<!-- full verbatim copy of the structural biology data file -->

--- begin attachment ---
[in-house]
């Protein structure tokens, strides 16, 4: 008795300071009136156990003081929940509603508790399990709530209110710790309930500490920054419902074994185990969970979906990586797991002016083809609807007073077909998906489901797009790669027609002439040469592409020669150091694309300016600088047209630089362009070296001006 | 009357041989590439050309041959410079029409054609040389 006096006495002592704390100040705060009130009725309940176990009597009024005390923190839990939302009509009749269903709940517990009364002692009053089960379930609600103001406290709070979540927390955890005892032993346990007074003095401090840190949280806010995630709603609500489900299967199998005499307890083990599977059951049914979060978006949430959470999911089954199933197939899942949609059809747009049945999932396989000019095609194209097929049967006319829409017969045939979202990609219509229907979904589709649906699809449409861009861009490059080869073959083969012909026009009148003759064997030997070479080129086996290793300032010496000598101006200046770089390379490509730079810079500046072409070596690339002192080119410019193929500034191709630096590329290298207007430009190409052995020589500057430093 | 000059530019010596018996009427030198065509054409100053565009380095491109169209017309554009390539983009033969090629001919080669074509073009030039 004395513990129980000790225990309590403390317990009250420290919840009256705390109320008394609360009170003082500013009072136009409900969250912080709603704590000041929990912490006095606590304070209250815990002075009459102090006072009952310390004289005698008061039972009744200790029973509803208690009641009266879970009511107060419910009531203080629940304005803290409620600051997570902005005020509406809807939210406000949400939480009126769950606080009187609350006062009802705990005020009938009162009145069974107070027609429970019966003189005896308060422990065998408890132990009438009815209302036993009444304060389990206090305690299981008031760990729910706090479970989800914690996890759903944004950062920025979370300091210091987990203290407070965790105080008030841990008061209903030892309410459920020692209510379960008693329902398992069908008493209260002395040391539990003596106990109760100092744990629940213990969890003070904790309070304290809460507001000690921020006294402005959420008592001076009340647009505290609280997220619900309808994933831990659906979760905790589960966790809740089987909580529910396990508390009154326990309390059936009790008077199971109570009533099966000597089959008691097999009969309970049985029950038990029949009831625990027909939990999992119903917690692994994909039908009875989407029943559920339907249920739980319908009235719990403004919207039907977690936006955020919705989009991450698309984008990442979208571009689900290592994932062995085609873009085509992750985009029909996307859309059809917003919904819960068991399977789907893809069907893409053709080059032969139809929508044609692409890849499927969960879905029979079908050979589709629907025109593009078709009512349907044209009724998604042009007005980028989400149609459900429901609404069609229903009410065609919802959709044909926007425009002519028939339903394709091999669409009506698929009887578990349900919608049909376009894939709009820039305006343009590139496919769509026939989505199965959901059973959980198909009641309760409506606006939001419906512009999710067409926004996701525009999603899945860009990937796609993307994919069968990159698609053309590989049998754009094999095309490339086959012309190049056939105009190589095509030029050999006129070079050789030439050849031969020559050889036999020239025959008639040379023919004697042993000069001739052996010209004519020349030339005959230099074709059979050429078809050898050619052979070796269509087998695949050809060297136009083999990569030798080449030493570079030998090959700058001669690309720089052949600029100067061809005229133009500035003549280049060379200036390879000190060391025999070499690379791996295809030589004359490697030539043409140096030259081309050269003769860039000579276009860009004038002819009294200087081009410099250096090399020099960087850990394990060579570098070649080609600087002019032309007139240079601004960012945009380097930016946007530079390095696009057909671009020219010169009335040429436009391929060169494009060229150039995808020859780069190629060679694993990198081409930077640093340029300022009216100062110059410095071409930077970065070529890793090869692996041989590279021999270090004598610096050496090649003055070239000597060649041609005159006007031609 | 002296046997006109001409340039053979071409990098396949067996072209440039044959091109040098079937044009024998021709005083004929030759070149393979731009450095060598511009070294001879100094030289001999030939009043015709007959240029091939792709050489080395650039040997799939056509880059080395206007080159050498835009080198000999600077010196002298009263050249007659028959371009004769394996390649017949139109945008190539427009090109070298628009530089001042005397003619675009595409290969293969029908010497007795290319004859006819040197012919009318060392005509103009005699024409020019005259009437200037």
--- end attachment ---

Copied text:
[in-house]
């Protein structure tokens, strides 16, 4: 008795300071009136156990003081929940509603508790399990709530209110710790309930500490920054419902074994185990969970979906990586797991002016083809609807007073077909998906489901797009790669027609002439040469592409020669150091694309300016600088047209630089362009070296001006 | 009357041989590439050309041959410079029409054609040389 006096006495002592704390100040705060009130009725309940176990009597009024005390923190839990939302009509009749269903709940517990009364002692009053089960379930609600103001406290709070979540927390955890005892032993346990007074003095401090840190949280806010995630709603609500489900299967199998005499307890083990599977059951049914979060978006949430959470999911089954199933197939899942949609059809747009049945999932396989000019095609194209097929049967006319829409017969045939979202990609219509229907979904589709649906699809449409861009861009490059080869073959083969012909026009009148003759064997030997070479080129086996290793300032010496000598101006200046770089390379490509730079810079500046072409070596690339002192080119410019193929500034191709630096590329290298207007430009190409052995020589500057430093 | 000059530019010596018996009427030198065509054409100053565009380095491109169209017309554009390539983009033969090629001919080669074509073009030039 004395513990129980000790225990309590403390317990009250420290919840009256705390109320008394609360009170003082500013009072136009409900969250912080709603704590000041929990912490006095606590304070209250815990002075009459102090006072009952310390004289005698008061039972009744200790029973509803208690009641009266879970009511107060419910009531203080629940304005803290409620600051997570902005005020509406809807939210406000949400939480009126769950606080009187609350006062009802705990005020009938009162009145069974107070027609429970019966003189005896308060422990065998408890132990009438009815209302036993009444304060389990206090305690299981008031760990729910706090479970989800914690996890759903944004950062920025979370300091210091987990203290407070965790105080008030841990008061209903030892309410459920020692209510379960008693329902398992069908008493209260002395040391539990003596106990109760100092744990629940213990969890003070904790309070304290809460507001000690921020006294402005959420008592001076009340647009505290609280997220619900309808994933831990659906979760905790589960966790809740089987909580529910396990508390009154326990309390059936009790008077199971109570009533099966000597089959008691097999009969309970049985029950038990029949009831625990027909939990999992119903917690692994994909039908009875989407029943559920339907249920739980319908009235719990403004919207039907977690936006955020919705989009991450698309984008990442979208571009689900290592994932062995085609873009085509992750985009029909996307859309059809917003919904819960068991399977789907893809069907893409053709080059032969139809929508044609692409890849499927969960879905029979079908050979589709629907025109593009078709009512349907044209009724998604042009007005980028989400149609459900429901609404069609229903009410065609919802959709044909926007425009002519028939339903394709091999669409009506698929009887578990349900919608049909376009894939709009820039305006343009590139496919769509026939989505199965959901059973959980198909009641309760409506606006939001419906512009999710067409926004996701525009999603899945860009990937796609993307994919069968990159698609053309590989049998754009094999095309490339086959012309190049056939105009190589095509030029050999006129070079050789030439050849031969020559050889036999020239025959008639040379023919004697042993000069001739052996010209004519020349030339005959230099074709059979050429078809050898050619052979070796269509087998695949050809060297136009083999990569030798080449030493570079030998090959700058001669690309720089052949600029100067061809005229133009500035003549280049060379200036390879000190060391025999070499690379791996295809030589004359490697030539043409140096030259081309050269003769860039000579276009860009004038002819009294200087081009410099250096090399020099960087850990394990060579570098070649080609600087002019032309007139240079601004960012945009380097930016946007530079390095696009057909671009020219010169009335040429436009391929060169494009060229150039995808020859780069190629060679694993990198081409930077640093340029300022009216100062110059410095071409930077970065070529890793090869692996041989590279021999270090004598610096050496090649003055070239000597060649041609005159006007031609 | 002296046997006109001409340039053979071409990098396949067996072209440039044959091109040098079937044009024998021709005083004929030759070149393979731009450095060598511009070294001879100094030289001999030939009043015709007959240029091939792709050489080395650039040997799939056509880059080395206007080159050498835009080198000999600077010196002298009263050249007659028959371009004769394996390649017949139109945008190539427009090109070298628009530089001042005397003619675009595409290969293969029908010497007795290319004859006819040197012919009318060392005509103009005699024409020019005259009437200037």